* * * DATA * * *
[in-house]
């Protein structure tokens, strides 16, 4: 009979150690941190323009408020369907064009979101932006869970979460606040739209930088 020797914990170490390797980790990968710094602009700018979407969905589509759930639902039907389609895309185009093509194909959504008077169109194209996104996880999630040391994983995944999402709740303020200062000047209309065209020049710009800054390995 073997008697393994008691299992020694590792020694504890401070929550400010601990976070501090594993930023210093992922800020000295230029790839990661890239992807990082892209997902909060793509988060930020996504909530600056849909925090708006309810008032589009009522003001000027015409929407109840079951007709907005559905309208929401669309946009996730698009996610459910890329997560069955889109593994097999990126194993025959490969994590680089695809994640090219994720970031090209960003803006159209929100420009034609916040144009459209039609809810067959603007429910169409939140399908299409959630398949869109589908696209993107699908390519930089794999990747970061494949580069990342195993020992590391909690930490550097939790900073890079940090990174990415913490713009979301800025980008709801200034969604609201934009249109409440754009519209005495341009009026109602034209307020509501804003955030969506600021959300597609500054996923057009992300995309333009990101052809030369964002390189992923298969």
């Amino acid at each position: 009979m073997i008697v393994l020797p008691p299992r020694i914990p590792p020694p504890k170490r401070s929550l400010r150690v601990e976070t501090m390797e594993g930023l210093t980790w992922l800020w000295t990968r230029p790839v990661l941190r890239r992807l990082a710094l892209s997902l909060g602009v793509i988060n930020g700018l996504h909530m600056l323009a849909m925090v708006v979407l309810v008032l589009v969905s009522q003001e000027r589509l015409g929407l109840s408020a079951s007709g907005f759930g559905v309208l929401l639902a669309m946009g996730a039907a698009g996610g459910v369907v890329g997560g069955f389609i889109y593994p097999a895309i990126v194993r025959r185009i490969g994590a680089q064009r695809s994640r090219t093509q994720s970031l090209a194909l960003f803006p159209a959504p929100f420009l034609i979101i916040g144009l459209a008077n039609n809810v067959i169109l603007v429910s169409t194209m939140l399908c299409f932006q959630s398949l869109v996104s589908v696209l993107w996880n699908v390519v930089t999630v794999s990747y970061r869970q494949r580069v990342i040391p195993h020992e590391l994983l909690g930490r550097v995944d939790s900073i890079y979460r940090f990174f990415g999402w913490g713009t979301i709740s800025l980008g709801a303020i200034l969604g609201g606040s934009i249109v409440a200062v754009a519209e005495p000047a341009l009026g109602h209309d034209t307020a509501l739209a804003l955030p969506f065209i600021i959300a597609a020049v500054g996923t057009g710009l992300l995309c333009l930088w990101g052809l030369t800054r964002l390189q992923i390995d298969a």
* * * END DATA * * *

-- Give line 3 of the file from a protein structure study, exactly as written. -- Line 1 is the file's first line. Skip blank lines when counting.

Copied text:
């Amino acid at each position: 009979m073997i008697v393994l020797p008691p299992r020694i914990p590792p020694p504890k170490r401070s929550l400010r150690v601990e976070t501090m390797e594993g930023l210093t980790w992922l800020w000295t990968r230029p790839v990661l941190r890239r992807l990082a710094l892209s997902l909060g602009v793509i988060n930020g700018l996504h909530m600056l323009a849909m925090v708006v979407l309810v008032l589009v969905s009522q003001e000027r589509l015409g929407l109840s408020a079951s007709g907005f759930g559905v309208l929401l639902a669309m946009g996730a039907a698009g996610g459910v369907v890329g997560g069955f389609i889109y593994p097999a895309i990126v194993r025959r185009i490969g994590a680089q064009r695809s994640r090219t093509q994720s970031l090209a194909l960003f803006p159209a959504p929100f420009l034609i979101i916040g144009l459209a008077n039609n809810v067959i169109l603007v429910s169409t194209m939140l399908c299409f932006q959630s398949l869109v996104s589908v696209l993107w996880n699908v390519v930089t999630v794999s990747y970061r869970q494949r580069v990342i040391p195993h020992e590391l994983l909690g930490r550097v995944d939790s900073i890079y979460r940090f990174f990415g999402w913490g713009t979301i709740s800025l980008g709801a303020i200034l969604g609201g606040s934009i249109v409440a200062v754009a519209e005495p000047a341009l009026g109602h209309d034209t307020a509501l739209a804003l955030p969506f065209i600021i959300a597609a020049v500054g996923t057009g710009l992300l995309c333009l930088w990101g052809l030369t800054r964002l390189q992923i390995d298969a």